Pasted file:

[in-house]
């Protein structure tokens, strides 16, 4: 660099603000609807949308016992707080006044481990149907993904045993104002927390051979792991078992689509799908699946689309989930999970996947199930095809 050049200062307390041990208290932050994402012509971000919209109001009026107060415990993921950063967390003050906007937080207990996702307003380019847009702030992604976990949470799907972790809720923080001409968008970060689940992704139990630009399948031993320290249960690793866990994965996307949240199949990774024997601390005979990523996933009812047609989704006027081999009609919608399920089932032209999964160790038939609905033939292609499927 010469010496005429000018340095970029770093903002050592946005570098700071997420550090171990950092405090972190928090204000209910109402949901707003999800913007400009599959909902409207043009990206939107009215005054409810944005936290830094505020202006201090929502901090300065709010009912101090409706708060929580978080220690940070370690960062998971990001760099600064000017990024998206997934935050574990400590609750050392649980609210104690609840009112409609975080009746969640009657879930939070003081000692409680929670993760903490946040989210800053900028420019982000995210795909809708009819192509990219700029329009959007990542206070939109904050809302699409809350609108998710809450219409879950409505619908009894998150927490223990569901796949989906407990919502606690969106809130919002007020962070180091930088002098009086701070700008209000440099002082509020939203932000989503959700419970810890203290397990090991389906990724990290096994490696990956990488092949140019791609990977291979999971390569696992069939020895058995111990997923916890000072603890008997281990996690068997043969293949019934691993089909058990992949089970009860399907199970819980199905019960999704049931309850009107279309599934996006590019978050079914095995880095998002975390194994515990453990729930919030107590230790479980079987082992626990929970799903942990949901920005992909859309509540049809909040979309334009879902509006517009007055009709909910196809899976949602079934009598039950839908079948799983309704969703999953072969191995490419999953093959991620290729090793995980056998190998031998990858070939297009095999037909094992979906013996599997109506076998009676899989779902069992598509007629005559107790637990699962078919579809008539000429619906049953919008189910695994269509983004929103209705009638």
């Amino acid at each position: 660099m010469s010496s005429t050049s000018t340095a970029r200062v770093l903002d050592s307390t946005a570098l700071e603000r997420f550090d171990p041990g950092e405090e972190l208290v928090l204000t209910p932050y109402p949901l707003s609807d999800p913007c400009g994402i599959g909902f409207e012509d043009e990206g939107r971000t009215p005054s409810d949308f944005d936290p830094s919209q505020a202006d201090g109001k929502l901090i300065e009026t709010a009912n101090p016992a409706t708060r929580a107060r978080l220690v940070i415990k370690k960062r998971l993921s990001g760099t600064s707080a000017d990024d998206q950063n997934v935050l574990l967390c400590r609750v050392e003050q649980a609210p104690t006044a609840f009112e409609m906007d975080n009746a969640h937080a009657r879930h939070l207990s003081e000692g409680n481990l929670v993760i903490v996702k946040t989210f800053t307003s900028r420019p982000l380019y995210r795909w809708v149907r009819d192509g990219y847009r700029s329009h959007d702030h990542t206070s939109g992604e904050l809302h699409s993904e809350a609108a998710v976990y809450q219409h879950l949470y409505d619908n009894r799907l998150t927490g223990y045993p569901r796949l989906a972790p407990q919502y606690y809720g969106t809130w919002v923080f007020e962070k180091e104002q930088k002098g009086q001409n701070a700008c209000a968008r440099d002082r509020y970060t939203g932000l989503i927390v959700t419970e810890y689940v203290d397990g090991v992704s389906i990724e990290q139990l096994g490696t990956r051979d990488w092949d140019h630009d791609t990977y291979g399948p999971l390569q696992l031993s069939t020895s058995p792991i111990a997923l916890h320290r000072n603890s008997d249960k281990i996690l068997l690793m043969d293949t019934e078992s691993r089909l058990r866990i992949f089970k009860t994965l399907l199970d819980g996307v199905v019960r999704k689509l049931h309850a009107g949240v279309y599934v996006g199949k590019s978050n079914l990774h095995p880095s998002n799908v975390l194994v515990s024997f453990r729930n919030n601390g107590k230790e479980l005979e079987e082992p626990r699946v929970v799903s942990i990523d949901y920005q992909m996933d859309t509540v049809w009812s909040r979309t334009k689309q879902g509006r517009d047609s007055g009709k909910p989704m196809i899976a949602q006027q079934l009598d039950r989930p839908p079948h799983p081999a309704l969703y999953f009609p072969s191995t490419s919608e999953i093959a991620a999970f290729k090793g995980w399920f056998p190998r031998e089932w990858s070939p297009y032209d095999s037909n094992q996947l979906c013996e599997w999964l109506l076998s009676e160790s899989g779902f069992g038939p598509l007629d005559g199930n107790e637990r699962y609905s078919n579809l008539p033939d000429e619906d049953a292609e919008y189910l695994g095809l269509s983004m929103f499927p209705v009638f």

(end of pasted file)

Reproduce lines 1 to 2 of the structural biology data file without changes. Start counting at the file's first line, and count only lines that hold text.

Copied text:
[in-house]
């Protein structure tokens, strides 16, 4: 660099603000609807949308016992707080006044481990149907993904045993104002927390051979792991078992689509799908699946689309989930999970996947199930095809 050049200062307390041990208290932050994402012509971000919209109001009026107060415990993921950063967390003050906007937080207990996702307003380019847009702030992604976990949470799907972790809720923080001409968008970060689940992704139990630009399948031993320290249960690793866990994965996307949240199949990774024997601390005979990523996933009812047609989704006027081999009609919608399920089932032209999964160790038939609905033939292609499927 010469010496005429000018340095970029770093903002050592946005570098700071997420550090171990950092405090972190928090204000209910109402949901707003999800913007400009599959909902409207043009990206939107009215005054409810944005936290830094505020202006201090929502901090300065709010009912101090409706708060929580978080220690940070370690960062998971990001760099600064000017990024998206997934935050574990400590609750050392649980609210104690609840009112409609975080009746969640009657879930939070003081000692409680929670993760903490946040989210800053900028420019982000995210795909809708009819192509990219700029329009959007990542206070939109904050809302699409809350609108998710809450219409879950409505619908009894998150927490223990569901796949989906407990919502606690969106809130919002007020962070180091930088002098009086701070700008209000440099002082509020939203932000989503959700419970810890203290397990090991389906990724990290096994490696990956990488092949140019791609990977291979999971390569696992069939020895058995111990997923916890000072603890008997281990996690068997043969293949019934691993089909058990992949089970009860399907199970819980199905019960999704049931309850009107279309599934996006590019978050079914095995880095998002975390194994515990453990729930919030107590230790479980079987082992626990929970799903942990949901920005992909859309509540049809909040979309334009879902509006517009007055009709909910196809899976949602079934009598039950839908079948799983309704969703999953072969191995490419999953093959991620290729090793995980056998190998031998990858070939297009095999037909094992979906013996599997109506076998009676899989779902069992598509007629005559107790637990699962078919579809008539000429619906049953919008189910695994269509983004929103209705009638």